Feverfew

Tanacetum parthenium is a member of the sunflower family, and its name a corruption of the word “febrifuge” denoting its fever-dispelling qualities. It grows in Europe and the Middle East, and it was known and used by the ancient Greeks and Romans. Its main active ingredients are sesquiterpene lactones, such as parthenolide, chrysanthemonin, chrysartemin A and B, and santamarin, tannins, and essential oils like borneol, camphor, miscellaneous esters, etc.

  • Anti-inflammatory. Extracts of the herb inhibit the manufacture of the inflammatory series 2 prostaglandins, leukotrienes and thromboxanes at the initial stage of their synthesis. Thus acting more like cortisone, than aspirin or nonsteroidal anti-inflammatory agents (NSAIDs), but without the side effects of either. Useful for arthritis, swellings, and other inflammations.
  • Fever reducer. This use of the plant dates from ancient Greek times, and it is most probably due to the suppression of prostaglandins. Research has shown that parthenolide, michelfuscalide and chrysanthenyl acetate inhibit prostaglandins, which in turn decrease the secretion of histamine, reduce the activity of inflammatory cells and bring about the reduction of fever.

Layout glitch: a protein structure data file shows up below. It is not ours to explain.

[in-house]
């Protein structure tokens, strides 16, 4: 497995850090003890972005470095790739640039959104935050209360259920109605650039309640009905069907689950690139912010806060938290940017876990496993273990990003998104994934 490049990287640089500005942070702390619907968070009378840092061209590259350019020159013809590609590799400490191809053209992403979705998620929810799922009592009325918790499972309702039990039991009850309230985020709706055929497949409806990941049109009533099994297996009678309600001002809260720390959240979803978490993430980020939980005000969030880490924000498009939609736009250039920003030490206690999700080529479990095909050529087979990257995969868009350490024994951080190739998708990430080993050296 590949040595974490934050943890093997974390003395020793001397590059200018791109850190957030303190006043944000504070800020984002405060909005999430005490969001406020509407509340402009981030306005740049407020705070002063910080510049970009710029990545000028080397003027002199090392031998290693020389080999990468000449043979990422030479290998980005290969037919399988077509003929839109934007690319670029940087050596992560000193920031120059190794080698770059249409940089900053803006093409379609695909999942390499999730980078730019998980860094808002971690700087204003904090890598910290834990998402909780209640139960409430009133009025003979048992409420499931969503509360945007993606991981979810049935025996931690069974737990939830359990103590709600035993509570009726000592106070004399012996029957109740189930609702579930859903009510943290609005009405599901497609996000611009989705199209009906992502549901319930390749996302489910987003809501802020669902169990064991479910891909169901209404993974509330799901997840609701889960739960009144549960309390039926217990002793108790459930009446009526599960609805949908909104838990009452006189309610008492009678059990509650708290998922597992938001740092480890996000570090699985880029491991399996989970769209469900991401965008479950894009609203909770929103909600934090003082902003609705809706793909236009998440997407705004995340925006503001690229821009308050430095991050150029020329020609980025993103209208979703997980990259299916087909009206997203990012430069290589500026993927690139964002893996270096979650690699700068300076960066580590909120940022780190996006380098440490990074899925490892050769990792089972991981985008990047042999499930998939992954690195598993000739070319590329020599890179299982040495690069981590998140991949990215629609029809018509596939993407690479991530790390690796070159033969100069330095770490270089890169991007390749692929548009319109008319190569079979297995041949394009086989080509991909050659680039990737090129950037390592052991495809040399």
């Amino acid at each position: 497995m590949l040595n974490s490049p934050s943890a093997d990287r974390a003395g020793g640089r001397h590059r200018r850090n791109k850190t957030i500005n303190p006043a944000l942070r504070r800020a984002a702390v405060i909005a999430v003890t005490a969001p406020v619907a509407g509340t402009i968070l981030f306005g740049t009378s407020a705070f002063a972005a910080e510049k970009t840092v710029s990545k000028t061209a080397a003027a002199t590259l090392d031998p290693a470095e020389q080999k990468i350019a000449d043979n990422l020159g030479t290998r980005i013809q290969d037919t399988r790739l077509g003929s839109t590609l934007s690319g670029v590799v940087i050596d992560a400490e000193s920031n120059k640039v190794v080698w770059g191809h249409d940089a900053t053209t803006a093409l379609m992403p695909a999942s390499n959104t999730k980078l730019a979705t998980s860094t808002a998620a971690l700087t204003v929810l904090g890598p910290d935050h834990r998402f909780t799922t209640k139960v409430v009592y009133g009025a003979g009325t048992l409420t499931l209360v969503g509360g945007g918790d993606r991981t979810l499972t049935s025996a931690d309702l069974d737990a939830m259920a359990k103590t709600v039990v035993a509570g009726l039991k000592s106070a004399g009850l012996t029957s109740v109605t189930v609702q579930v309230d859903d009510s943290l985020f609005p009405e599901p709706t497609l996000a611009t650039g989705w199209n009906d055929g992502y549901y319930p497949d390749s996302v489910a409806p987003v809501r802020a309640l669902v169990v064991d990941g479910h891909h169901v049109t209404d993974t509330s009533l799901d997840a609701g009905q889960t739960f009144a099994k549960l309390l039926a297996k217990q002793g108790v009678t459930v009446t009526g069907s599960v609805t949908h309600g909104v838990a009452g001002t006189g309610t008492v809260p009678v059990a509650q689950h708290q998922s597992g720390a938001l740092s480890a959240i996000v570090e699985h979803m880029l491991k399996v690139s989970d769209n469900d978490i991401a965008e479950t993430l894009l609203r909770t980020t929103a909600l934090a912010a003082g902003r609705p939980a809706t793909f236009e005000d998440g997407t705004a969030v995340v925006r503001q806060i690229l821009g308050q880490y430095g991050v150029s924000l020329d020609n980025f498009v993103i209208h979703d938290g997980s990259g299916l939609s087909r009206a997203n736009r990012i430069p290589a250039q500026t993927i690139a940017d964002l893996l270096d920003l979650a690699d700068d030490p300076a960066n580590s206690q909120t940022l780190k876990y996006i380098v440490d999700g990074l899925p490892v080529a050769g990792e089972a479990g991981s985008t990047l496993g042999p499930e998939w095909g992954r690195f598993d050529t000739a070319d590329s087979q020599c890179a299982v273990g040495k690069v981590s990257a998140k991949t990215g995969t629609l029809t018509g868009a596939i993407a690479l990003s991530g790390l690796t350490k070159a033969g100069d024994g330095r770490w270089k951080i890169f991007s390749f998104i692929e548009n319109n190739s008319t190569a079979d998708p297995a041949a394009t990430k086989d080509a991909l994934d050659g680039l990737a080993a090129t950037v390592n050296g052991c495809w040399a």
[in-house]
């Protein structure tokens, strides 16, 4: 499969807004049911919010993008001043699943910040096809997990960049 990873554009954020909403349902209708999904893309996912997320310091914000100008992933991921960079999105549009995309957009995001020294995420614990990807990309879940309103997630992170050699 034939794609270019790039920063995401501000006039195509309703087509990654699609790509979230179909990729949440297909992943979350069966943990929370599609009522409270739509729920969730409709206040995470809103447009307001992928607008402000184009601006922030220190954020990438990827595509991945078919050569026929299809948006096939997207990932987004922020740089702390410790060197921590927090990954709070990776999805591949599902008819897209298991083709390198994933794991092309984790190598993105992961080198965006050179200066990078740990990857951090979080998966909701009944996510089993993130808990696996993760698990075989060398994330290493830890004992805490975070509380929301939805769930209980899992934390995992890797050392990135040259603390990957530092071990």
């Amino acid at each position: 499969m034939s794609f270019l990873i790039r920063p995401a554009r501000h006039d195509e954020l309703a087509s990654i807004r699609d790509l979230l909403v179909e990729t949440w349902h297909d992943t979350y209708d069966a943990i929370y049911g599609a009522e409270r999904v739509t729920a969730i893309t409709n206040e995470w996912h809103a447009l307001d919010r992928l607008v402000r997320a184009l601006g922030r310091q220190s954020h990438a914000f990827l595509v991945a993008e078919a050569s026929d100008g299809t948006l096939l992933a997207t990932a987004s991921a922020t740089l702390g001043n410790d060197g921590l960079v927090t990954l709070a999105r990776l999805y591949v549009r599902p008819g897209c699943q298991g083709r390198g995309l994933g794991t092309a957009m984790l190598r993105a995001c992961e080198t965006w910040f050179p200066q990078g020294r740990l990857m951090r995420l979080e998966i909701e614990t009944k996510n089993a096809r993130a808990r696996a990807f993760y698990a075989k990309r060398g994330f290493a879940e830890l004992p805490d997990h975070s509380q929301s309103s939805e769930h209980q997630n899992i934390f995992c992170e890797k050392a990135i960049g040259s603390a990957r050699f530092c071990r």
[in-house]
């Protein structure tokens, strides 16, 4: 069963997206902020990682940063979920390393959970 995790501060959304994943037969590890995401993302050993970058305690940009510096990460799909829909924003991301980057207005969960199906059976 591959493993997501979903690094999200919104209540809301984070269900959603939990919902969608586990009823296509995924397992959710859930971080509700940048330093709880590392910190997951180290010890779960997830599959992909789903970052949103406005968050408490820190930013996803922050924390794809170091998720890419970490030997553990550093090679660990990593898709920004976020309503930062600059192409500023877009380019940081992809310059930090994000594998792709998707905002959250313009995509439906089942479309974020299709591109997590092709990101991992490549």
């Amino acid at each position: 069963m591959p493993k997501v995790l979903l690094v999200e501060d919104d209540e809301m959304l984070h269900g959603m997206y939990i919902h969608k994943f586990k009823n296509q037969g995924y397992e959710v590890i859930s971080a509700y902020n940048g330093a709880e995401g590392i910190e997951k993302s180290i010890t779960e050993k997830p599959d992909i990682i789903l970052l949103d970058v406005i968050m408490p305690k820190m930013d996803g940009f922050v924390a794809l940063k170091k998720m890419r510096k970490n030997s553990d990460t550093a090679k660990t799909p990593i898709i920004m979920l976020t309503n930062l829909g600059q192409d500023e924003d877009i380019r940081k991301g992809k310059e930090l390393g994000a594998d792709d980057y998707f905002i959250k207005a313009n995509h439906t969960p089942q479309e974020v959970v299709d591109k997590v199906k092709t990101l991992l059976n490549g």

• Pain reliever. The ancients used feverfew also for relieving headaches, and recent scientific research has focused on the herb’s ability to curb the number and severity of migraine headaches. But it is also useful for other headaches, chronic pain, etc.
  • Platelet inhibitor. The herb inhibits platelet aggregation, while parthenolide components seem to exert a tonic effect on vascular smooth muscles.

Caution: Feverfew has no known contra-indications, but some people may experience minor gastric irritation if high doses are taken on an empty stomach. Chewing the leaves of the plant may result in aphthous ulcerations, while some sensitive persons may well develop exudative dermatitis from external contact.